When asked about Howarth’s meaning to Frehley’s Comet, bassist John Regan quipped, “When we entered the studio, the fact was that Ace was not in good shape to be making a record. He wasn’t healthy, or sober. Ace was as talented and as creative as ever, but he needed help. He needed people around him that would help keep him on the straight and narrow, and honestly, who would keep him from succumbing to his demons and losing this record deal. Sadly, that’s why Richie Scarlet had to go. As talented as he was, he and Ace loved to party, and if we wanted this to work, we needed a calming force. Part of that was Tod Howarth, who to this day, is one of the hardest working musicians that I have had the pleasure of working with in my life.”
Out to Prove His Doubters Wrong
A relegated guitar hero takes his first steps toward redemption.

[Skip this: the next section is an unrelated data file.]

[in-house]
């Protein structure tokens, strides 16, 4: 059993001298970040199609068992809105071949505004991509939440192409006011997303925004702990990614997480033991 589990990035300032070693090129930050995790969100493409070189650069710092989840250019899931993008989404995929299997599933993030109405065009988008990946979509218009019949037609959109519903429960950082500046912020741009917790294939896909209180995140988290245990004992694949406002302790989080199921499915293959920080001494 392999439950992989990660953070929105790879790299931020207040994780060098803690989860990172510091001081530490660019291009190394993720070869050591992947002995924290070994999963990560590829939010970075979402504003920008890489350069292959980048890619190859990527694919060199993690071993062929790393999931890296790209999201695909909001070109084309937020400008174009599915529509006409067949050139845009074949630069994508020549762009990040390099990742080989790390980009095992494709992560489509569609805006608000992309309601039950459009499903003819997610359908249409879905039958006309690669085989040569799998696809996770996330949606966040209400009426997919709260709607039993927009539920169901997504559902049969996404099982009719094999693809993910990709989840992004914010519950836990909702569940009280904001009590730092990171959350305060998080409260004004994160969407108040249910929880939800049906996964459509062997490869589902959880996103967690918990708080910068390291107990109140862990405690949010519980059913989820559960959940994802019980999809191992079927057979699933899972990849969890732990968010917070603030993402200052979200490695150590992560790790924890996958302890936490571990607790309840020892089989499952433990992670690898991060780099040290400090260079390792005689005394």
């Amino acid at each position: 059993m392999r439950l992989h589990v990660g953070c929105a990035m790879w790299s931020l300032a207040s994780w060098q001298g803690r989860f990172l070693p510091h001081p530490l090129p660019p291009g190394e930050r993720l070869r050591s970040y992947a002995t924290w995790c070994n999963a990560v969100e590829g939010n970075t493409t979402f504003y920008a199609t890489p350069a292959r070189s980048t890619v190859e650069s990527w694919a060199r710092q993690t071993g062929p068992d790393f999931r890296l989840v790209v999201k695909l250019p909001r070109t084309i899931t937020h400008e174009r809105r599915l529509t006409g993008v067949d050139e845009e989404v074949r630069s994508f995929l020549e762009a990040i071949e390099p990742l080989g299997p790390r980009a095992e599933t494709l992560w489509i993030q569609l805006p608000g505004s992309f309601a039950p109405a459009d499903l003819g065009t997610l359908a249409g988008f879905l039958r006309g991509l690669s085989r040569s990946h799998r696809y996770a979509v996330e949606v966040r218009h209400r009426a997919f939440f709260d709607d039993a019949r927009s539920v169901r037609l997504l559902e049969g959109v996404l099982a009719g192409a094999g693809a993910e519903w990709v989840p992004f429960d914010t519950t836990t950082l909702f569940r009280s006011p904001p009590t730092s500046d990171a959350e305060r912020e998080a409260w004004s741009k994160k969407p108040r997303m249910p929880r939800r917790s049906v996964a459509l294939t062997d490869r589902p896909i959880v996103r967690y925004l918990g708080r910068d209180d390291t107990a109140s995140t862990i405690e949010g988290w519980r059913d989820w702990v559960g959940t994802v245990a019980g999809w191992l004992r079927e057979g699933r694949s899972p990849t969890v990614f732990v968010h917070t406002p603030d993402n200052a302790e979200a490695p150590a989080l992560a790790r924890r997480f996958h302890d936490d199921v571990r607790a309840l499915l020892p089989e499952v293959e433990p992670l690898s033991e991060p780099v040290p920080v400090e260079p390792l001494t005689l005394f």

As the initial sessions began, the concern over Frehley’s condition had not calmed, but Megaforce felt that they had the right people around the guitarist to allow him to succeed, and to Frehley’s credit, he did, “On the first record, Ace was good. I mean, he was not sober, but we didn’t really have any problems, that crept in on the second record, to be honest. But on the first record, I really think he was out to prove something because he knew what perception out there was. He knew that we were taking a chance, and he knew that I personally was somebody who had fought for him and had coaxed Johnny into signing him. During those sessions, Ace was very much about trying to prove everyone wrong, and to a large degree, he did, at least during the making of the record. As I recall it, there was no problem at all. Once he was out on the road, then some of the same demons started to creep in, but the initial recording and making of the record, Ace was all good. We loved the final product, and everyone was very happy with it,” said Trunk.